Why not 5 stars? For one, editing. I spent the first six chapters rewriting the book in my head as I was reading. I felt like almost every sentence could have been cut by a third and readers would still have gotten the point. I almost quit the book because I was so frustrated with it. I did notice a marked improvement in the 7th chapter. Did the author have two different editors or did she decide the readers got the idea and didn't need a 15 word sentence when a 10 sentence word would do or did I just get used to the style? I don't know. Whichever may have been the cause for the change, I appreciated it because I wouldn't have finished the book otherwise.

I read the kindle edition so formatting is important to me. I don't remember any typos in the book which was a refreshing change but the font kept changing throughout. Rather jarring for me. I'm just reading away and suddenly the font will almost double in size, then it goes back to the usual but then it changes again. I don't pretend to know what it takes to make a well formatted book but I know some people do it right so I don't understand when it is not well done. Chapter breaks are not formatted in this book either. I personally have come to appreciate chapter breaks. Some do it, some don't. I just wish all authors/publishers would do it.

In the end, I would recommend this book to all interested in this time period while at the same time mentioning the editing and formatting issues I had with the book.

ETC Typo
6 internautes sur 6 ont trouvé ce commentaire utile 
5.0 étoiles sur 5 Gripping 16 octobre 2010
Par Janet Bettle - Publié sur Amazon.com
Format:Broché|Achat vérifié
I read this book on a long train journey and it was so absorbing that I nearly missed my station! It follows the life of a 14th century midwife, Liza, and tells us much about life in England at this time. There is an interesting sub plot about the disguised pregnancy of a well to do unmarried daughter. The book is both entertaining and informative - the author certainly has a huge amount of specialist knowledge but writes in a lively way. Much recommended!
4 internautes sur 4 ont trouvé ce commentaire utile 
4.0 étoiles sur 5 an original take on medieval English life 12 février 2012
Par Jean Gill - Publié sur Amazon.com
Format:Format Kindle
Midwife : Liza'Midwyf' is a 'warts and all' evocation of a historical period in which warts meant witches, and you couldn't trust even a baby to be untouched by the devil. Levy's horribly fascinating details of births, diseases and superstition are founded on her own expertise in midwifery and on meticulous research. I felt caught up in the alien world of the fourteenth century, in a suffocating English village, and if I had a criticism of the historical background, it would be that it was too realistic. At no moment did I feel any romantic delusions of wanting to live in such a world. In fact, romantic delusions of all kinds get a strong dose of foul-smelling potions throughout the plot.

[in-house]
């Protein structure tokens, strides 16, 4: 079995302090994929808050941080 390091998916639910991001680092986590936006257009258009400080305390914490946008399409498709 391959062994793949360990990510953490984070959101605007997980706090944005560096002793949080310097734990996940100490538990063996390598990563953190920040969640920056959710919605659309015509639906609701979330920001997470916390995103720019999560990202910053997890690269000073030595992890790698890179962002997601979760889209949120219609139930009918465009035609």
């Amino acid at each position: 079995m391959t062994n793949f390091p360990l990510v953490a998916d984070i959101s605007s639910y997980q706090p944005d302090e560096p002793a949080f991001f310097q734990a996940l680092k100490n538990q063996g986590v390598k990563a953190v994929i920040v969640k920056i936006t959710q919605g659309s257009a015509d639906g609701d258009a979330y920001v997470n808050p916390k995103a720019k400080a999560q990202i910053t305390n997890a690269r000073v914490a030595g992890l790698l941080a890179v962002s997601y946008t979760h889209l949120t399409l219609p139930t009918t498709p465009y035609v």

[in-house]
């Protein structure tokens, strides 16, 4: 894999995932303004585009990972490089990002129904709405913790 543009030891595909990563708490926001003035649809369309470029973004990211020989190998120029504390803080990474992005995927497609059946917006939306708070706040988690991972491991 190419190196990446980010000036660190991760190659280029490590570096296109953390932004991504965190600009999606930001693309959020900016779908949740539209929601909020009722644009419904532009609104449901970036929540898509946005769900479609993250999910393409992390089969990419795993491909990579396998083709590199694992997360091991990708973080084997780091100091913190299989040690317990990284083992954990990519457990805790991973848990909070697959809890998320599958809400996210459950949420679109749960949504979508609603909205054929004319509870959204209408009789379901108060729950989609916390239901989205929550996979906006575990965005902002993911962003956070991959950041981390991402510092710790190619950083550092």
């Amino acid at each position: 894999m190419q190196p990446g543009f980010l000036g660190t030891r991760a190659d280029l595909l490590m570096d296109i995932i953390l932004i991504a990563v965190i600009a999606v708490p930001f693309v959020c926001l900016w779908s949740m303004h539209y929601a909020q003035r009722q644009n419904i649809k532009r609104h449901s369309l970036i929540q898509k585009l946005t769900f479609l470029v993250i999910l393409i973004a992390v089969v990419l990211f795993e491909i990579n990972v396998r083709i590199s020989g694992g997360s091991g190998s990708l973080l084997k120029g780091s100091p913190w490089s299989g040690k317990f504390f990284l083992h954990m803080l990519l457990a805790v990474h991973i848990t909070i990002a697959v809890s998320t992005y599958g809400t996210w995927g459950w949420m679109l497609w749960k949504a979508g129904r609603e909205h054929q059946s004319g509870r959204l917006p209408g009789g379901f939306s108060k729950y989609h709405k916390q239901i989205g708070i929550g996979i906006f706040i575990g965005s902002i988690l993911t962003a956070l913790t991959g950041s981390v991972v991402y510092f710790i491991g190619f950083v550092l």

At the start I felt empathy for the Midwyf Liza, bereaved and dedicated to her role in the community, as a replacement for the family she lost to smallpox at the start of the novel. We see much of the story from Liza's viewpoint, and her semi-magical 'trips' to make love to her dead husband keep her character on the verge of being the witch she comes to be seen as by the villagers. However, her style of referring to herself in the third person, and her interpretation of events, keep a distance between her and the reader. I found the same to be true with the other potentially sympathetic character, Rosalind, whose girlish ideals of romance follow a more sordid path with a thoroughly despicable monk. My expectations were challenged again and again by the story, and I think this is one of its strengths; lulling the reader into categorisng the book and then making you think again. I loved the resolution of Liza's story.

I wasn't convinced by some twists in the plot but Levy's capacity to surprise me made up for this. I didn't get close to any of the characters but I did get very close to feeling I lived in the fourteenth century - and I hated it there!

In the version I read, Levy used footnotes, and I'm glad that she's going to change this practice. I hate the interruption to a story from footnotes and I feel there are so many other ways an author could clarify vocabulary, that it's a clumsy technique, acceptable only in non-fiction or for comic intent. I think in 'Midwyf' the footnotes also highlight the author's tendency at times to care too much about the factual background, even if it's at the expense of the story. At times 'Midwyf' teeters between a historical account, however gripping, and a story of people and passions. For me, it does fall the right side of the fence but that balancing act isn't always easy for Levy to maintain. The series will stand or fall on its stories and characters, not on what we learn about midwifery, amazingly awful as these insights might be.